It’s mid-July. To escape the steamy, humid, sticky heat thousands of Americans make a pilgrimage to beaches and pools each weekend.
Today, you could slip into your suit of choice, slather on the sunscreen and enjoy the waves. If you were a woman living a hundred years ago, it wouldn’t have been quite that simple.
First, bathing suits weren’t widely manufactured like they are today. Most women typically sewed their own swimsuits. Popular magazines such as Harper’s Bazaar reported on the latest swimwear fashions and published fashionable patterns.
Bathing suits at the time resembled all-encompassing body suits more than bikinis. At the turn of the century, seven to ten yards were required to make one woman’s bathing suit, depending on the type of fabric chosen and the style. Wool and flannel were recommended as the best choices as they were thought to insulate the body against cold.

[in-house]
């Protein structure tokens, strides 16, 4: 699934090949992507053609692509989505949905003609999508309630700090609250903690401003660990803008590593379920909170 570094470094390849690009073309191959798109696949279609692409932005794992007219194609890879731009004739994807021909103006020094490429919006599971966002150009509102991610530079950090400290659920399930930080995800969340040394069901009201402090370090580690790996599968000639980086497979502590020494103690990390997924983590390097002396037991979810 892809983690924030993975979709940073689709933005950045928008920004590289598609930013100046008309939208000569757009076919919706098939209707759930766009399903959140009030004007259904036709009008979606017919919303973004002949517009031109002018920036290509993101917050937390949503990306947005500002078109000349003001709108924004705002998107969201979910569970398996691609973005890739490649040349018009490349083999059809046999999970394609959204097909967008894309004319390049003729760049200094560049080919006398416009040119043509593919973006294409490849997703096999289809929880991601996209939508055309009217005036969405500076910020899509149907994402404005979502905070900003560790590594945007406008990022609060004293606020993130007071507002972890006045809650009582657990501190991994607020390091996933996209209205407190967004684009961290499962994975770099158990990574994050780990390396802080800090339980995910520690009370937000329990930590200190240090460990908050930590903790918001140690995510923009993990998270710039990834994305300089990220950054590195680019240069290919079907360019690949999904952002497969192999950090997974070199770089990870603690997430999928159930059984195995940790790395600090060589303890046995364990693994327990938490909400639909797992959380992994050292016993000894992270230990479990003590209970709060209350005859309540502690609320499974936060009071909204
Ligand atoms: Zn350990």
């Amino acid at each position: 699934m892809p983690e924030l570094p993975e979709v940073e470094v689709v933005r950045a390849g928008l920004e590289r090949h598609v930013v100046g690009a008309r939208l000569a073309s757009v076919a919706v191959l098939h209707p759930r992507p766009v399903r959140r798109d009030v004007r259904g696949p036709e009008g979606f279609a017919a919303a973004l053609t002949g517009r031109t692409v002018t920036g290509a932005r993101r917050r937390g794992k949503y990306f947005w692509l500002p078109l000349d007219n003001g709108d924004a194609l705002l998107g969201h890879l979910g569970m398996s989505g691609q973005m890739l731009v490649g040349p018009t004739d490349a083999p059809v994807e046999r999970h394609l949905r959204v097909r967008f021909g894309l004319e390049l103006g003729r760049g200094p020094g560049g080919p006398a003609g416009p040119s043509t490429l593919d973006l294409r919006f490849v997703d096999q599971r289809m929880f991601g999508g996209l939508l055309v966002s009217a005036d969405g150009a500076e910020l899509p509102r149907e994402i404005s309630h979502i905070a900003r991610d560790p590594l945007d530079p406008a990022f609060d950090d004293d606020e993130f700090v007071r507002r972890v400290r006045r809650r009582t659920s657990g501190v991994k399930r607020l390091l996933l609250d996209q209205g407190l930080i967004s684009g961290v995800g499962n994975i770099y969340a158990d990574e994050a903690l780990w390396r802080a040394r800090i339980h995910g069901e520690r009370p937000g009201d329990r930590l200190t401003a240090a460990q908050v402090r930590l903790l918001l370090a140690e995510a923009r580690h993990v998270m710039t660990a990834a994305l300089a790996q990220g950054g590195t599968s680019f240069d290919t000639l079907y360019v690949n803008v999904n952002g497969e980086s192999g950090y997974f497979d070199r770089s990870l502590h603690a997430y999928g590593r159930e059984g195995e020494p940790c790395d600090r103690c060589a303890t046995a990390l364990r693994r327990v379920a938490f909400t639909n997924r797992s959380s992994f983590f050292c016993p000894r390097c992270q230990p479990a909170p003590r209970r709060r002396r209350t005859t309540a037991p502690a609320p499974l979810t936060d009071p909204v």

The photo of the Knox sisters shows a highly popular swimsuit style which included dark wool tights, pantaloons, swimming shoes or boots, a sailor-style blouse with balloon sleeves, sash, and full over-skirt. Since the suits were made from such heavy, water-absorbing fabrics, the long voluminous skirts often became tangled around women’s legs in the water. Each week, newspaper headlines described a series of deaths from drowning.